These calls for stronger environmental protections are echoed by Democrats in the United States House of Representatives who, led by Speaker Nancy Pelosi, have stalled ratification because of it. Congress’ chances of ratification in the next few months in the midst of impeachment hearings is hard to picture. Moreover, the Democrats will not want to see the President get a “win” ahead of the presidential campaign, which begins in earnest in the new year. This leaves the very real possibility that the U.S. may not ratify the deal until 2021 with a new Congress, even perhaps a new president.
Safe Third Country Agreement
Before 2017, most Canadians likely had not heard of the Safe Third Country Agreement (STCA) between Canada and the U.S. Now, the agreement has received a good amount of fodder in both the leaders’ platforms and during debates, likely in an effort to persuade Quebec voters. As a reminder, over the last two years there have been an influx of 50,000 irregular migrants crossing the border from the United States and mainly into Quebec.
The STCA essentially states that asylum-seekers cannot claim refugee protection in Canada if they arrive at an official border checkpoint from a country that is considered safe, such as the United States. That is why tens of thousands of asylum-seekers have been crossing into Canada through unofficial entry points on foot along the Canada-U.S. border, giving them the ability to claim that refugee status.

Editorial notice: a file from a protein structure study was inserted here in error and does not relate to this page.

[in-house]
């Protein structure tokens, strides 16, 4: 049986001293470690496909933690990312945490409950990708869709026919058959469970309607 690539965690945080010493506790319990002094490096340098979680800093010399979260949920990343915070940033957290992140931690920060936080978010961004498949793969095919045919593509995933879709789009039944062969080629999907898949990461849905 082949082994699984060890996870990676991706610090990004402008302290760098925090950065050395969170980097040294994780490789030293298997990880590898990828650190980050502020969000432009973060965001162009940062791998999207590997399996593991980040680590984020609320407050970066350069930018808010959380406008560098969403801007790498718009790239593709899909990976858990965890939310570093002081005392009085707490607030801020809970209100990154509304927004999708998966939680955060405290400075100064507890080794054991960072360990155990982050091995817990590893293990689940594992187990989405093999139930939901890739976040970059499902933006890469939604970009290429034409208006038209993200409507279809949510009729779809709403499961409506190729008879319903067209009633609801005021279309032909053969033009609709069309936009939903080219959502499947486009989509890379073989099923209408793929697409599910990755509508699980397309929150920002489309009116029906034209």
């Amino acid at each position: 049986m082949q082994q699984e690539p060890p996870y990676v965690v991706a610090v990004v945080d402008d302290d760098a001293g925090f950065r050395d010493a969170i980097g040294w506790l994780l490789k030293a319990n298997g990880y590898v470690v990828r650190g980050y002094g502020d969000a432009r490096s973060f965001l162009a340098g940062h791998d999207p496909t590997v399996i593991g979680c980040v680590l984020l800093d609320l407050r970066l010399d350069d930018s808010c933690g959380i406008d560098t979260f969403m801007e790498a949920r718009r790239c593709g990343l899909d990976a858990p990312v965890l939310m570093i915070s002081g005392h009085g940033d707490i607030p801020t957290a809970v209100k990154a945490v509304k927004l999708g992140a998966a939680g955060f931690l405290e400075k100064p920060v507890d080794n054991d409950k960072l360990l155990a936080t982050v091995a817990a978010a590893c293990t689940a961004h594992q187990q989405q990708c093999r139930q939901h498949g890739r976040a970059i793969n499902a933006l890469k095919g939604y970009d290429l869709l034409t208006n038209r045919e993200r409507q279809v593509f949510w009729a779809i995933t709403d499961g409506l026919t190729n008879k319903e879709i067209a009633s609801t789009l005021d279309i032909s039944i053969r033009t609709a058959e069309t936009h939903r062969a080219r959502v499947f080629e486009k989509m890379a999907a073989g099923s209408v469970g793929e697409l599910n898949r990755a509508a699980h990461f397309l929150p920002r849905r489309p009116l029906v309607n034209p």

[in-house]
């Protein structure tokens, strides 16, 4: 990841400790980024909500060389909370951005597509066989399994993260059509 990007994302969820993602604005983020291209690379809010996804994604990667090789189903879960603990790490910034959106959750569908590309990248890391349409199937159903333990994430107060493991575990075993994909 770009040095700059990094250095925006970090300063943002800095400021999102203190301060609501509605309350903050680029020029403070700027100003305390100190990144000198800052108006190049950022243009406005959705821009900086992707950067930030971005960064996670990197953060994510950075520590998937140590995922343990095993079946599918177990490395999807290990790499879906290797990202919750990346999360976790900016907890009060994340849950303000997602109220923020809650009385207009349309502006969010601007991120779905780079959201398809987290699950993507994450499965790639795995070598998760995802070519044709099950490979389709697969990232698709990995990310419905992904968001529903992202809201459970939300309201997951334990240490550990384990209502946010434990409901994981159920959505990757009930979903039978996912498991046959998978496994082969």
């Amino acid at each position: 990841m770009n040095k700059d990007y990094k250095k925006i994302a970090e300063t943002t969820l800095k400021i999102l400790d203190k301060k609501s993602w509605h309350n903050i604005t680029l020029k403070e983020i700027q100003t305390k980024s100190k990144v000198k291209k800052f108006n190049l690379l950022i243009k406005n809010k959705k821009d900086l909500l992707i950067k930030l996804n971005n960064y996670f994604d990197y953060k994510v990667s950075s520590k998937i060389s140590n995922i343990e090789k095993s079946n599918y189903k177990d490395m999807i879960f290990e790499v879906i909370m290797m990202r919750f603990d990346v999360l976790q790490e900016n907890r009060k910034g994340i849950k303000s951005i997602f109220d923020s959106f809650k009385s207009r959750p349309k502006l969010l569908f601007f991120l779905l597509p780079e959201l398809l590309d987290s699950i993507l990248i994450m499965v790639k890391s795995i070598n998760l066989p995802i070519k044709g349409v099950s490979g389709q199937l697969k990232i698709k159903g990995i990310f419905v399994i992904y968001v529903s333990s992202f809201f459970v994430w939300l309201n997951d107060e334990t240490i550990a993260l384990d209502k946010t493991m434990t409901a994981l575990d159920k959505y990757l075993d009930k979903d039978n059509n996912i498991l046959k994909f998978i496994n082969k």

The Conservatives contend that this is a “loophole” in the agreement that must be renegotiated. This would require convincing the president to renegotiate and would also mean the U.S. would undoubtedly have to deal with more asylum claimants themselves. The NDP have called for the agreement to be “suspended,” given a clause in the agreement that allows either country to temporarily suspend the agreement without the need for a prime minister to directly engage with the U.S. president. For their part, as the government when these irregular migrations began, the Liberals have consistently rejected calls to suspend or cancel the agreement and have instead pointed to their record of responsibly responding to the influx, including Budget 2019 measures and funding for an increased CBSA presence.